Interview: The Academic
Hailing from Ireland, the indie-rock quartet known as The Academic kicked-off their headlining U.S. tour in Washington, D.C. While on the road, they will be performing songs from their debut record, Tales from the Backseat which was released via Downtown Records on January 12th. Already, the album has received wide praise and even debunked Ed Sheeran from the #1 spot on the Irish Albums Chart. While The Academic has a laudable following in Ireland and the U.K., over the next couple of months they plan to continue winning over American hearts with their catchy and raucous sounds, starting with those in attendance at their show in DC. We sat down with Dean, Matt, Stephen, and Craig, whom are refreshingly composed for a rowdy rock band, before they took the stage. Check out the conversation below.
Capitol Sound DC: Last night, Elton John, opened with “Different” during his Rocket Hour radio show. What were your first thoughts when you heard Sir Elton John is going to playing “Different”?
Craig: Strange. He’s written so many good songs.
Matt: It’s our first ever recognition from anyone that’s ever been knighted. It’s a big deal.
Craig: Yeah, strange. It’s a weird feeling to know that somebody like that’s playing your music.
Matt: Yeah, he’s like one of the all-time greatest pop song writers.
Craig: It’s an honor really.
CSDC: Tales from the Backseat was just released and hit #1. Tell me a little bit about “the backseat.” You guys reference it in your album name and again in “Bear Claws.” What does “the backseat” represent?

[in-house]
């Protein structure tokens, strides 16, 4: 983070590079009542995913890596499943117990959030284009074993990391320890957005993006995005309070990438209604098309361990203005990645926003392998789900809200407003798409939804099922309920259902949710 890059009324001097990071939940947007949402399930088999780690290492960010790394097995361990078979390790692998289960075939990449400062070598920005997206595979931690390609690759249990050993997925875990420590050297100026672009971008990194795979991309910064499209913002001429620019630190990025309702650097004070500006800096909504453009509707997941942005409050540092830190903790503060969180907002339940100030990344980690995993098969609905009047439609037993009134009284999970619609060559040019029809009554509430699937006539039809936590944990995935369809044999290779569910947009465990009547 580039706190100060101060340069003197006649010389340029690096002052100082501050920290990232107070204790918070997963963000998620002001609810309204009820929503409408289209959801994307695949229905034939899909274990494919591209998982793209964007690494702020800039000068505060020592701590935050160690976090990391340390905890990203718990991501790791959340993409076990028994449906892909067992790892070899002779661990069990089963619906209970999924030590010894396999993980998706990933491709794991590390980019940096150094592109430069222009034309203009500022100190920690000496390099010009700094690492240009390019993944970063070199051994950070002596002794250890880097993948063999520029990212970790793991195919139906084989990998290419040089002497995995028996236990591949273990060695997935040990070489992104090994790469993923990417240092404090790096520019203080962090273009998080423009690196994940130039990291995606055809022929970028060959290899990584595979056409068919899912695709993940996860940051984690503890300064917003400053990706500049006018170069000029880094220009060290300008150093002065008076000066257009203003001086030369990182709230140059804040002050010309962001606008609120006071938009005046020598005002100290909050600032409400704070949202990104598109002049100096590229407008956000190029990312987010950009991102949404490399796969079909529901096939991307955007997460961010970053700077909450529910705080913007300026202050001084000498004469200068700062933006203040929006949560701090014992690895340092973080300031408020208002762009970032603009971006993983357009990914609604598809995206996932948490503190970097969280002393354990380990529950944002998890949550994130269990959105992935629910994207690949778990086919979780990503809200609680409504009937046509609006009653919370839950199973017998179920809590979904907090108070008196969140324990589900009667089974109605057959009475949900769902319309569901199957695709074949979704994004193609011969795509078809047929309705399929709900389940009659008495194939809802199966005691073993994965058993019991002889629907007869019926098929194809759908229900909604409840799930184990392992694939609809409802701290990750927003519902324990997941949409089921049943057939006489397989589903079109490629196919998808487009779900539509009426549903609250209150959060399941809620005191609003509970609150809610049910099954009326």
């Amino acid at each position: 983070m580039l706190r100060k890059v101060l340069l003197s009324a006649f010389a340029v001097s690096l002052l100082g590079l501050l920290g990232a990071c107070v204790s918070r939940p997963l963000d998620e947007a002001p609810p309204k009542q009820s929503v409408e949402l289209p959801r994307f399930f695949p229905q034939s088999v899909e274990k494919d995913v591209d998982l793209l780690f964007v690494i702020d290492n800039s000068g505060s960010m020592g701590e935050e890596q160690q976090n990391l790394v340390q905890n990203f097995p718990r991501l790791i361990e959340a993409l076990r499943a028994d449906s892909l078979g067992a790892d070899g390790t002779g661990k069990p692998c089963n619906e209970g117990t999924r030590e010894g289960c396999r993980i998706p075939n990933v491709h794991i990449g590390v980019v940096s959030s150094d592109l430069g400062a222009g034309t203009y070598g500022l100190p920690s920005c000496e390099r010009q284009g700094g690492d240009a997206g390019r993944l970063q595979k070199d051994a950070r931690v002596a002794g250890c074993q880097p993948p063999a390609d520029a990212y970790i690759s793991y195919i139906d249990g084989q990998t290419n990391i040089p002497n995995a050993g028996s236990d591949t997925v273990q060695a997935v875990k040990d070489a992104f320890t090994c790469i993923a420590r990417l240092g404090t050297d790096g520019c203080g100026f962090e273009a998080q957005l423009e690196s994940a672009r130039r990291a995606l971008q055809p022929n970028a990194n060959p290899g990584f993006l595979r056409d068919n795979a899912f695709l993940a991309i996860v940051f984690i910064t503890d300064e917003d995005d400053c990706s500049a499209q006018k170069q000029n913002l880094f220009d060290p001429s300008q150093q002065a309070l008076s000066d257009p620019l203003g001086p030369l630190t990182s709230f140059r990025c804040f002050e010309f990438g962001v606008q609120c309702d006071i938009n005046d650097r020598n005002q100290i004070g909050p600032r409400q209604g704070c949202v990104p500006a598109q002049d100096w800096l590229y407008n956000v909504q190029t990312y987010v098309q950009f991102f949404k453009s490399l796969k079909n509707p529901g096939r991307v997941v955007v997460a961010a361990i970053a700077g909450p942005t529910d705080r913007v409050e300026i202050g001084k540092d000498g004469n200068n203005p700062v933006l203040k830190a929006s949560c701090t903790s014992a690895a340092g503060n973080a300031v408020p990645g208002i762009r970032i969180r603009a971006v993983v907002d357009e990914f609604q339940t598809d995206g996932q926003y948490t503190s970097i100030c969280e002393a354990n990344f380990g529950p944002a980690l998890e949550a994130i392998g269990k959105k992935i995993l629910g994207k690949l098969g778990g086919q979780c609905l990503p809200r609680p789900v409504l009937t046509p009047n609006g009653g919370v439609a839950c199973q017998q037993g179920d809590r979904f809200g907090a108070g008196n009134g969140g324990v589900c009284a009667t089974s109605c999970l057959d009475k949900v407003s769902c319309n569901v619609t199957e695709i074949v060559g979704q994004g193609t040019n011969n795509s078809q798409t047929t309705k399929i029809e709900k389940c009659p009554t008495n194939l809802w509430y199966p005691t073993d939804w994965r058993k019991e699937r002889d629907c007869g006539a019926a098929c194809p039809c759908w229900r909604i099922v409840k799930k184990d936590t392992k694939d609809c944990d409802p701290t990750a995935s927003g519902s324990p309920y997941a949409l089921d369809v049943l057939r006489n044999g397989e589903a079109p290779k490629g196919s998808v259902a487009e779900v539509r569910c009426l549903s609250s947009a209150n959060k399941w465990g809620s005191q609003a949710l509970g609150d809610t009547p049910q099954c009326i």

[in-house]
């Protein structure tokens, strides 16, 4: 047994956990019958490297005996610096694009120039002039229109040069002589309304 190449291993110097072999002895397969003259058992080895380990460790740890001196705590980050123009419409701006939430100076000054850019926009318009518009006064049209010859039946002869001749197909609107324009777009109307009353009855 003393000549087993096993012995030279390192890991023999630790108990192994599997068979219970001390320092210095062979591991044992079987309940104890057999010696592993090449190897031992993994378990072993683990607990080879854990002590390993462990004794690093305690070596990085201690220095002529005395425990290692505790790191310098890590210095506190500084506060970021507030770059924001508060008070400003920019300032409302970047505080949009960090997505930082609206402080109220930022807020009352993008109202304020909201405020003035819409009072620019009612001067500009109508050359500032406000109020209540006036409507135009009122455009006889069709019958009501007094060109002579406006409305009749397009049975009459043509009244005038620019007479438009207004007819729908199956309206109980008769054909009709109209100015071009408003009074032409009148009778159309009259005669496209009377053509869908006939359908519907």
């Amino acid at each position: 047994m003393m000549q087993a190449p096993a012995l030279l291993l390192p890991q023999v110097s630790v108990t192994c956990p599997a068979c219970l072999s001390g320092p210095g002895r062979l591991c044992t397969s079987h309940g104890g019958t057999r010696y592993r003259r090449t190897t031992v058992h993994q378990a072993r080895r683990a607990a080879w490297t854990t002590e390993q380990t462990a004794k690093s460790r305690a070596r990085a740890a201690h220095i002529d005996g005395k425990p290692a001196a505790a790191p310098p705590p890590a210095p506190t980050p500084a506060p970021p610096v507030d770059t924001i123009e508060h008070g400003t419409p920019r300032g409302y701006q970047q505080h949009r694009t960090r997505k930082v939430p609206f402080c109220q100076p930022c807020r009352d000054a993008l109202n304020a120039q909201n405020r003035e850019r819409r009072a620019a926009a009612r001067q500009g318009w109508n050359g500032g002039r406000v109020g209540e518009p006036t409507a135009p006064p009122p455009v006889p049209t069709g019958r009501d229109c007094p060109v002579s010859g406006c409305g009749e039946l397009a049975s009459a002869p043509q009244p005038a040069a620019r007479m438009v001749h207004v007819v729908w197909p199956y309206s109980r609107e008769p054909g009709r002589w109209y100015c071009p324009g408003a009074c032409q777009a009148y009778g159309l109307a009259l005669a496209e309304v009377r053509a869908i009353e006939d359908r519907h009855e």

Craig: Since it came out, people have thought it’s like a dirty thing, like an innuendo. It’s the actual metaphor of taking a backseat and watching what’s happening in front of you. That’s what we feel a lot of the songs are about. It comes from the lyrics in “Bear Claws” and has always been an album name that we wanted. When we finally made the album, everyone was happy with the title and that it was going to be the name of the album, which was really cool.
Matt: Yeah, I guess it’s like Craig said, it’s about looking from the outside-in and feeling like bit of an outsider and being in the backseat, that was sort of the reference.
CSDC: That’s really interesting and not what I expected at all. I read in a couple of your previous interviews that the album is also about coming of age, so I assumed by being in the backseat you’re now wanting to take a front seat and have a little bit more control.
Craig: That would definitely be driving a metaphor home.
Matt: I think as well, being in the backseat of a car conjures up that adolescent becoming an adult thing. It’s just more imagery for that.
CSDC: So what kind of pressures, anxieties, or even joys are you now realizing, of going from the backseat to the front seat or of coming of age?
Craig: Well I guess having to become an adult. That’s one of the big anxieties. We were just kids in a small town and everybody knew everybody and now that we’re adults, we’re out in the world working and trying to make a career for ourselves. I think that’s probably one of the more stronger anxieties.
Matt: I don’t think there’s much anxiety because it’s not just like we’ve gotten “success” overnight. It’s been a very sort of gradual build for us. We’ve always said from day one, from the ground up we’re going to put in hard work and build a fan base. So it wasn’t too jarring when we started doing well because we gradually built up to it rather than just shooting up to it, ya know?
CSDC: I know there’s been a mental illness movement in Ireland, do you have any advice for those who are dealing with that or how do you deal with your own anxiety or external pressures?
Craig: A big thing, they all say - anybody that is trying to help and give advice, they all say talk to someone. You know, if you’re feeling a certain way it’s definitely good to speak to somebody who may not be in your circle, who doesn’t fully understand what you’re going through, but is able to offer advice is the important thing. I think we had that in music, growing up.